Archive for estate planning

National Preparedness Month: Estate Planning – Understanding Wills, Trusts, and Power of Attorney

Estate planning is key for protecting your loved ones and distributing your property the way you choose.

September is National Preparedness Month! Being prepared includes taking time for long-term estate planning. Estate planning explains how your assets will be managed and/or distributed if you become incapacitated.

If you don’t have a will or trust in place, your wishes will not matter. Worse yet, if your family relies on you, they could really suffer. Don’t let this happen to your loved ones, especially if you have family members who rely on you for their very survival. Without a plan in place, your family is left to haggle with the courts (and maybe each other) to settle your estate.

Follow our guide below to get an overview of the various types of assets. Then learn the differences between the basic options in estate planning – wills, trusts, and power of attorney. Then you can make a more informed decision about which ones you use to make your wishes known so the right people and organizations receive what you want to give them.

Assets

Assets cover a wide range of useful or valuable things. Real estate, cars, your home, personal property, investments and cash are all considered assets. Assets include investments such as stocks, bonds and mutual funds. Life insurance is also considered an asset. Personal property, such as collections you own, furniture, antiques, tools, etc., are also considered assets. If you own a business, assets include inventory, equipment, property and accounts receivable.

Nowadays, digital assets also need to be accounted for, including online accounts such as PayPal, bank accounts, investments, social media pages, photos and documents you’ve stored online or in the cloud. Read our blog post, 5 Things you Need to Know about Digital Assets, for more information.

Estate Planning

Making a will, setting up a trust and choosing a power of attorney are all components of estate planning. Estate planning includes managing your assets and deciding how those assets will be distributed once you can no longer make decisions or pass away. Estate planning also involves making plans for your care as well as others who rely on you for their care and support. A carefully thought out estate plan will also keep taxes to a minimum. An attorney can help you create an estate plan that covers all of the bases. See our list of estate planning attorneys who work in Washington state.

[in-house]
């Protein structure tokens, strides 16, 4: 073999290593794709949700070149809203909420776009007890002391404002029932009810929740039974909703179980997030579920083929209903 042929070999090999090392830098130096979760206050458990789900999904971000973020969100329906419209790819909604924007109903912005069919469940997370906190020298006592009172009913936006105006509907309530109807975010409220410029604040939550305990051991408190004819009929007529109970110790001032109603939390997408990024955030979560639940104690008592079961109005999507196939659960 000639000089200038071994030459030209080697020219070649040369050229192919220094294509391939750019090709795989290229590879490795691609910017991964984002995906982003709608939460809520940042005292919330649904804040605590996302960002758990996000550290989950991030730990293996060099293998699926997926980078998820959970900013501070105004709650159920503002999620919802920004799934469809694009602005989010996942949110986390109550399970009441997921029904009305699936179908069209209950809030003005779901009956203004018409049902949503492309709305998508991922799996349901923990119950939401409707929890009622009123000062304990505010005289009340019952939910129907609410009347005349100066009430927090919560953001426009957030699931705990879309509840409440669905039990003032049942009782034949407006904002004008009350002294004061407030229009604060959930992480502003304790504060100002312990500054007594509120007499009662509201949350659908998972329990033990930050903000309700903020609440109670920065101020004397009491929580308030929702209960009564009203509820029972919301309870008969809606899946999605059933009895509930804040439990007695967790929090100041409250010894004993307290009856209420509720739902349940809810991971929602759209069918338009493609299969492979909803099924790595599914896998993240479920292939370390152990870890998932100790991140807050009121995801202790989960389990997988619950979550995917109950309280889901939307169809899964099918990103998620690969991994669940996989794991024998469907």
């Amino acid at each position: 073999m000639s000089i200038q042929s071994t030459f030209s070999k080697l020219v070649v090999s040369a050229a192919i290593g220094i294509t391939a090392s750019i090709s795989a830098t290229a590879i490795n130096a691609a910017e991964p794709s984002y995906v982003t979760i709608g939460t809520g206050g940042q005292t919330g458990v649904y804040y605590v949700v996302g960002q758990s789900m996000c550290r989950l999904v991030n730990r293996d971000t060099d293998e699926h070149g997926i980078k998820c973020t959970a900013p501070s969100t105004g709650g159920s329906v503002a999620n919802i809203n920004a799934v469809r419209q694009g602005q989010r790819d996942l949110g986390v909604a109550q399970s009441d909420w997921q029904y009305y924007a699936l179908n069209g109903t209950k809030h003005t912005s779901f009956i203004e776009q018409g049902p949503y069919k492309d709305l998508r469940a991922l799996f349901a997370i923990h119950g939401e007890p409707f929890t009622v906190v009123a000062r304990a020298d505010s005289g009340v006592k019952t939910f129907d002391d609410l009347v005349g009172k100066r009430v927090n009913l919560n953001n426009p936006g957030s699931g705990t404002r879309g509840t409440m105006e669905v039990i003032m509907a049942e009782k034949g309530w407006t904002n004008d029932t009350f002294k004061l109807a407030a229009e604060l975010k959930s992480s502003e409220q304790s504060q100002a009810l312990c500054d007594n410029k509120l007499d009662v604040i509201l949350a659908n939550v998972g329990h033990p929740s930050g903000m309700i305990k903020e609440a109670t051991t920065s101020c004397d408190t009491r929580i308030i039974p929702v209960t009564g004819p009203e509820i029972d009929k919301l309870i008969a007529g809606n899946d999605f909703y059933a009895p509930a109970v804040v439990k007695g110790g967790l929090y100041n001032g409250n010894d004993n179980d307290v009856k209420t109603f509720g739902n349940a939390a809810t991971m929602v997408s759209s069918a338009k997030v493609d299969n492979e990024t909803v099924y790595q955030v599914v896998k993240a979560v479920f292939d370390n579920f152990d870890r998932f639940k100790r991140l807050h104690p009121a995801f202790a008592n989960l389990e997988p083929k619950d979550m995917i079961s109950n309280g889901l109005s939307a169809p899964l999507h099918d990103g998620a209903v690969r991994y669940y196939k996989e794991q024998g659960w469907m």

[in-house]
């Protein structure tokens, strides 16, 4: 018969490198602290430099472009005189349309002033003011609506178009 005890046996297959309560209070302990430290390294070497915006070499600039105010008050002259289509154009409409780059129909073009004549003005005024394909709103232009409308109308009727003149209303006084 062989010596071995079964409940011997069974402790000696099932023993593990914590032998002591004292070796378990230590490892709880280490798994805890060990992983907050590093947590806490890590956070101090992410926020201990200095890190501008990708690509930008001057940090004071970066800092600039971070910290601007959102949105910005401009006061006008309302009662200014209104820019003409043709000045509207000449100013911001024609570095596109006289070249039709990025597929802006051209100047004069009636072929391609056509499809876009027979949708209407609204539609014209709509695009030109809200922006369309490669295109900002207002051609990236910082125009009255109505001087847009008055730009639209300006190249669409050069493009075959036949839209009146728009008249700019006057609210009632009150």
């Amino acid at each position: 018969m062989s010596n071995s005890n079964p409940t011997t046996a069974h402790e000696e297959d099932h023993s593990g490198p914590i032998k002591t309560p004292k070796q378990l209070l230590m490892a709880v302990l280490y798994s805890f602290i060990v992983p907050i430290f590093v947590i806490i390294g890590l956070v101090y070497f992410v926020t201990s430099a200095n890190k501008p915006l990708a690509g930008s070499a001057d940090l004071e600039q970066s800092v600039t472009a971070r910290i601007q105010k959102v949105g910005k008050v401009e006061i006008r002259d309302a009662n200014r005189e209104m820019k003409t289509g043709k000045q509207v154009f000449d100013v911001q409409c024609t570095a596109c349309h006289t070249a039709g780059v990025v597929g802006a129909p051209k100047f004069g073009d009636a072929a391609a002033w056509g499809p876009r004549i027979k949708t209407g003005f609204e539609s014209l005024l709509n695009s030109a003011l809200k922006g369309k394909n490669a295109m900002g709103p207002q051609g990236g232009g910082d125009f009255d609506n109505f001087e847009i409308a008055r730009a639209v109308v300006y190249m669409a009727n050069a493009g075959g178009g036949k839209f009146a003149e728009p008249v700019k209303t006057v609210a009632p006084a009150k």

Wills

Writing a will as part of estate planning is critical if you don’t want the state deciding how your assets will be distributed. A will is a legal document that describes your wishes for handling your property and assets. There are a few requirements: you must be sounds of mind, 18 years of age or older and in Washington state, you need witnesses to the will. There are a few things a will cannot cover – learn more by reading our recent blog post, Need a Will? What You Need to Know to Write Your Will.

Trusts

Some people prefer to create a trust to determine how their assets will be handled in case they become incapacitated. Trusts are also created to outline how money and assets will be distributed to beneficiaries upon their death. According to an article by AARP, people with larger estates may choose to set up a trust rather than a will. AARP says that setting up a trust minimizes the probate process. It can also provide long-term support for family members with unique needs. Trusts can also be set up to limit the money a beneficiary receives at any one time, says AARP.

 Power of Attorney

If you become incapacitated, your power of attorney can make decisions about your health and assets on your behalf. A power of attorney also manages or pays bills, handles your investments, etc. Most people choose a trusted friend or relative as their power of attorney. We offer to-it-yourself legal kits and forms to set up your power of attorney – click HERE, then scroll down to the “Power of Attorney” kits.

This blog post is not offered as specific advice, which may only be provided by an attorney based upon each individual situation. To find an attorney, click here to visit our attorney referral page

Got Your Digital Assets Covered? Five Things You Need to Know

Keeping track of login information is critical to preeserving your digital assets for the future.

Are you on Facebook? Do you use PayPal? Are some of your financial or shopping accounts online? Do you post family or personal photos to your social media pages or to the cloud? If so, you own digital assets.

If you suddenly have an accident or become too ill to handle your own personal affairs, a power of attorney can step in to handle things for you. But they can only do so much if you do not have a plan to handle the digital assets. Without a plan, your family could be buried in red tape for months, if not years, leaving your affairs in shambles.

What happens to your digital assets once you pass away? You could be leaving money and assets on the table that simply can’t be accessed without an incredible amount of effort by your loved ones. Sometimes those assets are of an emotional value, such as personal emails and family photos, and could be lost forever.